If you are pursuing the M.A. you’ll need to demonstrate proficiency in a foreign language. If you are pursuing the M.S. you’re required to take a course in an additional skill appropriate to your specialty as part of the 36 required credit hours. Both degrees require the completion of:
The M.S./M.P.H. dual degree requires 63 credit hours, including the applied thesis. Specific course requirements and descriptions are available at the catalog.
The department funds a number of scholarships and tuition waivers to help you pursue your master’s degree. The graduate committee recommends nominees based on their first-year status and academic achievements. On-campus students must take at least nine credit hours, while online students must take at least six credit hours.
Several teaching assistant and grader positions are also available.
Jara Carrington, Senior Lecturer; Ph.D., University of New Mexico. Gender; sexuality; migration; citizenship; social movements; activism; NGOs; US.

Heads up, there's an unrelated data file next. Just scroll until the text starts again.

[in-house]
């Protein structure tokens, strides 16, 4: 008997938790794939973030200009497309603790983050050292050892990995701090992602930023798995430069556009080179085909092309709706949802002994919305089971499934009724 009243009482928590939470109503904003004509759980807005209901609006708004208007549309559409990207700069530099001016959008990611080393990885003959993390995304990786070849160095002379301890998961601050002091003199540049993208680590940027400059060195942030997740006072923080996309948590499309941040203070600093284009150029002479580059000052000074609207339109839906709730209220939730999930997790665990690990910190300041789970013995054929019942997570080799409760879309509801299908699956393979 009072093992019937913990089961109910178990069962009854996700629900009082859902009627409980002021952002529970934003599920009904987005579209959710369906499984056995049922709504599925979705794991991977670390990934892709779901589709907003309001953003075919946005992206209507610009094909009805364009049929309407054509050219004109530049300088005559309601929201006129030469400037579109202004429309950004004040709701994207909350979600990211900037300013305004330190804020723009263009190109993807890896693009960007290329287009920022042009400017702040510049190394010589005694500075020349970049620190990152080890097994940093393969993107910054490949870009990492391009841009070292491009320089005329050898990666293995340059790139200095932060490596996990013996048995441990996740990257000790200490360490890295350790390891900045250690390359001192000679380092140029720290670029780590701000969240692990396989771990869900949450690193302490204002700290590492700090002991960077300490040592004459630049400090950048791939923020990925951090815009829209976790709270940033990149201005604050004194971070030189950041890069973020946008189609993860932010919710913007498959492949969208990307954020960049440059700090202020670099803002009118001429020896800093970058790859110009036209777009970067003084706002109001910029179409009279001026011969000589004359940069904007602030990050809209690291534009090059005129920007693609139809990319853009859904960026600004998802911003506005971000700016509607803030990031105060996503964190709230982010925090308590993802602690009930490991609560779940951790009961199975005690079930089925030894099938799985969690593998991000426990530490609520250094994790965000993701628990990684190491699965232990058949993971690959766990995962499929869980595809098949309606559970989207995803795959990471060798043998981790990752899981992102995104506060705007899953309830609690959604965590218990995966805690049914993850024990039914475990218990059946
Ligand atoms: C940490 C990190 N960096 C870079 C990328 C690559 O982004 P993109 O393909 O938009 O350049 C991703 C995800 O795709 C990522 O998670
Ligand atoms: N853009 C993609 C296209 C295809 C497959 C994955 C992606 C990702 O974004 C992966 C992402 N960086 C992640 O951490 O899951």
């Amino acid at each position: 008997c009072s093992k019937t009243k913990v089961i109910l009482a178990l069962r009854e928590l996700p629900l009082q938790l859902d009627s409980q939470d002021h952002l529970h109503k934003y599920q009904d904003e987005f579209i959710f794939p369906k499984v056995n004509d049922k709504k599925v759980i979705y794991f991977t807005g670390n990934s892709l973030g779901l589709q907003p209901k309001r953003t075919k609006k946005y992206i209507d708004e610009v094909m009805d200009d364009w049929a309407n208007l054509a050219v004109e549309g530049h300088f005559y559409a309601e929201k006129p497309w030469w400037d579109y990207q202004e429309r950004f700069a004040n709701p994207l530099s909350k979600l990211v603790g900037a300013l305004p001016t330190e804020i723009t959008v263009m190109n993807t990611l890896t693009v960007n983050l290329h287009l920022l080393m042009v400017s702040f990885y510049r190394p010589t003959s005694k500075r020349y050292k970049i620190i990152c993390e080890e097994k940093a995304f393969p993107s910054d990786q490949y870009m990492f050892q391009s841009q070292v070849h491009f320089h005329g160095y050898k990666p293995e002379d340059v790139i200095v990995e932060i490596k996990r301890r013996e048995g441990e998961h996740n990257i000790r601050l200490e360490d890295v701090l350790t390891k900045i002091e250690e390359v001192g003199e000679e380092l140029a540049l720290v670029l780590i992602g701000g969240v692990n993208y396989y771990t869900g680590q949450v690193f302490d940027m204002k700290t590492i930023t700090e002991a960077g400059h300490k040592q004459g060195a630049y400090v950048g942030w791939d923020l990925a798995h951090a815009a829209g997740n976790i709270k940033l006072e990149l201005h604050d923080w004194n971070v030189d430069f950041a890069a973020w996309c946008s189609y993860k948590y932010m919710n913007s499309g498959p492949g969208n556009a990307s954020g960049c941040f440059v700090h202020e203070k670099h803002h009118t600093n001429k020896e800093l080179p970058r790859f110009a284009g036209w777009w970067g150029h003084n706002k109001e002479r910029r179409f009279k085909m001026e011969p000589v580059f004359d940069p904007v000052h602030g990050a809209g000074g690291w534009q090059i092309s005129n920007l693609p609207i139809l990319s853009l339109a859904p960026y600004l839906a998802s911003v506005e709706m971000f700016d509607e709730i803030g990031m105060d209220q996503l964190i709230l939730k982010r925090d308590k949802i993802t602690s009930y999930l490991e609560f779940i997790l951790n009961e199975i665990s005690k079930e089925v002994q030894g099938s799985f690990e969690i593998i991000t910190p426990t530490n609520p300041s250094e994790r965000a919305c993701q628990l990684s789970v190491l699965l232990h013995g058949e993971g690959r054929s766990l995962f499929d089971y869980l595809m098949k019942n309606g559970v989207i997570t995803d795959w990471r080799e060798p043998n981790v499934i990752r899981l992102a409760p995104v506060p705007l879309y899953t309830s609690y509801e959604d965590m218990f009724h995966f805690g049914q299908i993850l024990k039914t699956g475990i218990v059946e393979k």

Doug Henry Associate Professor; Ph.D., Southern Methodist University. Medical anthropology; refugee and immigrant health; international and public health; demographic impacts of culture change; disaster relief; violence; culture of sleep disorders; cannabinoids and risk; Africa.
Lisa Henry,, Professor and Department Chair; Ph.D., Southern Methodist University. Cross-cultural health beliefs and treatments; health care decision making and alternative medicine; evaluation of health care delivery in hospitals and clinics; patient response and compliance to treatment plan; curriculum evaluation in medical schools; food insecurity.